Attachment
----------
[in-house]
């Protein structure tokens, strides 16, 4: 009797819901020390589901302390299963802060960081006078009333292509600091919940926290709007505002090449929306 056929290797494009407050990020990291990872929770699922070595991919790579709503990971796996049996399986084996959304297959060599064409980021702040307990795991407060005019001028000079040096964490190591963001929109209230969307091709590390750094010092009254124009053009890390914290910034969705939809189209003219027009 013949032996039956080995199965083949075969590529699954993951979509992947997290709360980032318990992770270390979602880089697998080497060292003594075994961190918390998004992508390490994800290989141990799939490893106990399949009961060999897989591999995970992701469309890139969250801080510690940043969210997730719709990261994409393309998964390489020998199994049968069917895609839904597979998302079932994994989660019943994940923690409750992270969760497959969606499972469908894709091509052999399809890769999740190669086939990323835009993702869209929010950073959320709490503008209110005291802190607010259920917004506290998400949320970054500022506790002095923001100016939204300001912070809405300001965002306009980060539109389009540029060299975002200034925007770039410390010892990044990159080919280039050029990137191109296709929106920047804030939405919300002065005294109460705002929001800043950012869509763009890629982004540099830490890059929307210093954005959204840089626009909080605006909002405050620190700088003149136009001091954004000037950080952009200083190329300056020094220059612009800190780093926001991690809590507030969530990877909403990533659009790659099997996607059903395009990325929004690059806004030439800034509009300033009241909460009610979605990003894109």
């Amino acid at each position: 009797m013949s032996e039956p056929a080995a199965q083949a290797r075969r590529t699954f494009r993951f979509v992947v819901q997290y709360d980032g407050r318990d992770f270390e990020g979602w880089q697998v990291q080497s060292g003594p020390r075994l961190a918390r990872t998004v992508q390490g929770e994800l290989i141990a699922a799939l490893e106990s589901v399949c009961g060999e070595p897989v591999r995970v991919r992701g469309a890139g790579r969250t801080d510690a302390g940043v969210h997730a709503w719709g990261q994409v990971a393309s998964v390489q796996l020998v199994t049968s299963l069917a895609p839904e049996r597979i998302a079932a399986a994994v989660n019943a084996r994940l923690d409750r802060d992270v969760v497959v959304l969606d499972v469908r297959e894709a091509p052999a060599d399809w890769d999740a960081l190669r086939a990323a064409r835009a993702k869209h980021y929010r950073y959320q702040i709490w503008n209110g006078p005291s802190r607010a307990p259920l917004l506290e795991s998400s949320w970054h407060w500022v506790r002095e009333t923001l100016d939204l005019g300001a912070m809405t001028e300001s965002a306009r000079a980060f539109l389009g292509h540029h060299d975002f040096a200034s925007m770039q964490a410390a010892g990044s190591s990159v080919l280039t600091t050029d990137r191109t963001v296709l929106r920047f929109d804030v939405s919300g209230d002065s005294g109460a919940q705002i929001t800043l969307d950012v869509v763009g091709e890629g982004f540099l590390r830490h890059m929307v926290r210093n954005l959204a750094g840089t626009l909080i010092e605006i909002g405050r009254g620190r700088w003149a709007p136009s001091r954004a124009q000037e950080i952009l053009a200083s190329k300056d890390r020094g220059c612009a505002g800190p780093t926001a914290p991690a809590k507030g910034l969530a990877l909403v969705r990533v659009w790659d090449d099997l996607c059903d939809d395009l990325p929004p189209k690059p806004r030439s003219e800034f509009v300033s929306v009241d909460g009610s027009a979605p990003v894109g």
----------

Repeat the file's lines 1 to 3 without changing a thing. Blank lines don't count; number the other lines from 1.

[in-house]
């Protein structure tokens, strides 16, 4: 009797819901020390589901302390299963802060960081006078009333292509600091919940926290709007505002090449929306 056929290797494009407050990020990291990872929770699922070595991919790579709503990971796996049996399986084996959304297959060599064409980021702040307990795991407060005019001028000079040096964490190591963001929109209230969307091709590390750094010092009254124009053009890390914290910034969705939809189209003219027009 013949032996039956080995199965083949075969590529699954993951979509992947997290709360980032318990992770270390979602880089697998080497060292003594075994961190918390998004992508390490994800290989141990799939490893106990399949009961060999897989591999995970992701469309890139969250801080510690940043969210997730719709990261994409393309998964390489020998199994049968069917895609839904597979998302079932994994989660019943994940923690409750992270969760497959969606499972469908894709091509052999399809890769999740190669086939990323835009993702869209929010950073959320709490503008209110005291802190607010259920917004506290998400949320970054500022506790002095923001100016939204300001912070809405300001965002306009980060539109389009540029060299975002200034925007770039410390010892990044990159080919280039050029990137191109296709929106920047804030939405919300002065005294109460705002929001800043950012869509763009890629982004540099830490890059929307210093954005959204840089626009909080605006909002405050620190700088003149136009001091954004000037950080952009200083190329300056020094220059612009800190780093926001991690809590507030969530990877909403990533659009790659099997996607059903395009990325929004690059806004030439800034509009300033009241909460009610979605990003894109």
């Amino acid at each position: 009797m013949s032996e039956p056929a080995a199965q083949a290797r075969r590529t699954f494009r993951f979509v992947v819901q997290y709360d980032g407050r318990d992770f270390e990020g979602w880089q697998v990291q080497s060292g003594p020390r075994l961190a918390r990872t998004v992508q390490g929770e994800l290989i141990a699922a799939l490893e106990s589901v399949c009961g060999e070595p897989v591999r995970v991919r992701g469309a890139g790579r969250t801080d510690a302390g940043v969210h997730a709503w719709g990261q994409v990971a393309s998964v390489q796996l020998v199994t049968s299963l069917a895609p839904e049996r597979i998302a079932a399986a994994v989660n019943a084996r994940l923690d409750r802060d992270v969760v497959v959304l969606d499972v469908r297959e894709a091509p052999a060599d399809w890769d999740a960081l190669r086939a990323a064409r835009a993702k869209h980021y929010r950073y959320q702040i709490w503008n209110g006078p005291s802190r607010a307990p259920l917004l506290e795991s998400s949320w970054h407060w500022v506790r002095e009333t923001l100016d939204l005019g300001a912070m809405t001028e300001s965002a306009r000079a980060f539109l389009g292509h540029h060299d975002f040096a200034s925007m770039q964490a410390a010892g990044s190591s990159v080919l280039t600091t050029d990137r191109t963001v296709l929106r920047f929109d804030v939405s919300g209230d002065s005294g109460a919940q705002i929001t800043l969307d950012v869509v763009g091709e890629g982004f540099l590390r830490h890059m929307v926290r210093n954005l959204a750094g840089t626009l909080i010092e605006i909002g405050r009254g620190r700088w003149a709007p136009s001091r954004a124009q000037e950080i952009l053009a200083s190329k300056d890390r020094g220059c612009a505002g800190p780093t926001a914290p991690a809590k507030g910034l969530a990877l909403v969705r990533v659009w790659d090449d099997l996607c059903d939809d395009l990325p929004p189209k690059p806004r030439s003219e800034f509009v300033s929306v009241d909460g009610s027009a979605p990003v894109g």